git-flow also directly checks out the new branch so you can jump right into work.
Finishing a Feature
After some time of hard work and a number of clever commits, our feature is finally done:
Most importantly, the "feature finish" command integrates our work back into the main "develop" branch. There, it waits...
...to be thoroughly tested in the broader "develop" context.
...to be released at a later time with all the other features that accumulate in the "develop" branch.
git-flow also cleans up after us: it deletes the (now obsolete) feature branch and checks out the "develop" branch.
Release management is another important topic that version control deals with. Let's look at how to create and publish releases with git-flow.
Creating a New Release
Do you feel that your current code on the "develop" branch is ripe for a new release? This should mean that it (a) contains all the new features and fixes and (b) has been thoroughly tested. If both (a) and (b) are true, you're ready to start a new release:
$ git flow release start 1.1.5
Switched to a new branch 'release/1.1.5'
Note that release branches are named using version numbers. In addition to being an obvious choice, this naming scheme has a nice side-effect: git-flow can automatically tag the release commit appropriately when we later finish the release.
With a new release branch in place, popular last preparations include bumping the version number (if your type of project keeps note of the version number somewhere in a file) and making any last-minute adaptions.
Finishing the Release
It's time to hit the red danger button and finish our release:
git flow release finish 1.1.5
This triggers a couple of actions:
First, git-flow pulls from the remote repository to make sure you are up-to-date.
Then, the release content is merged back into both "master" and "develop" (so that not only the production code is up-to-date, but also new feature branches will be based off the latest code).
To easily identify and reference it later, the release commit is tagged with the release's name ("1.1.5" in our case).
To clean up, the release branch is deleted and we're back on "develop".
From Git's point of view, the release is now finished. Depending on your setup, committing on "master" might have already triggered your deployment process - or you now manually do anything necessary to get your software product into the hands of your users.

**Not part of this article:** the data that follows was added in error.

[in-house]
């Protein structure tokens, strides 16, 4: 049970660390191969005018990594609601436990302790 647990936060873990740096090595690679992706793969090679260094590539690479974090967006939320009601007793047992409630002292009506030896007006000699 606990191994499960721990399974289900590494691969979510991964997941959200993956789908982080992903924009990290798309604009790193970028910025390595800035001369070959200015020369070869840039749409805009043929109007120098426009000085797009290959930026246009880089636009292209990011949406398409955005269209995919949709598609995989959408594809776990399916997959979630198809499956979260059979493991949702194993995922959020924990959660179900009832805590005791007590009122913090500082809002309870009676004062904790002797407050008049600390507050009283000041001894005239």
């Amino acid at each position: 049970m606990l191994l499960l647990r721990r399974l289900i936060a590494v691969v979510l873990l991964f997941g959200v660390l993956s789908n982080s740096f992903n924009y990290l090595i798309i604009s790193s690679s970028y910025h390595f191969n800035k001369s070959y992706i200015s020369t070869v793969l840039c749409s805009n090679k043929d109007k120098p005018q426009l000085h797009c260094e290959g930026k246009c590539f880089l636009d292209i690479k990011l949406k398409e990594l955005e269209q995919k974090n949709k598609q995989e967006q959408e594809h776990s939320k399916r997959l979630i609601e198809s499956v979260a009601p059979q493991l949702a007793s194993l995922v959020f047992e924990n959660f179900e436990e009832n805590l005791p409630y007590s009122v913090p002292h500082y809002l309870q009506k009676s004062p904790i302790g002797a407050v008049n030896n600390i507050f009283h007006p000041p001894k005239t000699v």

As thoroughly tested as your releases might be: all too often, just a couple of hours or days later, a little bug might nonetheless show its antennas. For cases like these, git-flow offers the special "hotfix" workflow (since neither a "feature" branch nor a "release" branch would be appropriate).
$ git flow hotfix start missing-link
This creates a new branch named "hotfix/missing-link". Since we need to fix production code, the hotfix branch is based off of "master".
This is also the most obvious distinction from release branches, which are based off of the "develop" branch. Because you wouldn't want to base a production hotfix on your (still unstable) develop code...
Just like with a release, however, we bump up our project's version number and - of course - fix that bug!
With our solution committed to the hotfix branch, it's time to wrap up:
$ git flow hotfix finish missing-link
The procedure is very similar to finishing a release:
The changes are merged both into "master" as well as into "develop" (to make sure the bug doesn't slip into the next release, again).
The hotfix is tagged for easy reference.
The branch is deleted and "develop" is checked out again.
As with a release, now's the time to build / deploy your product (in case this hasn't already been triggered automatically).
Workflows: A Recap
Let me finish this chapter by stressing an important point once more: git-flow doesn't add any functionality on top of Git. It's simply a set of scripts that bundle Git commands into workflows.
However, agreeing on a fixed process makes collaborating in a team much easier: everybody, from the "Git pro" to the "version control newbie", knows how certain tasks ought to be done.
Keep in mind, though, that you don't have to use git-flow to achieve this: often, after some time and experience, teams notice that they don't need git-flow anymore. Once the basic parts and goals of a workflow are understood, you're free to define your own.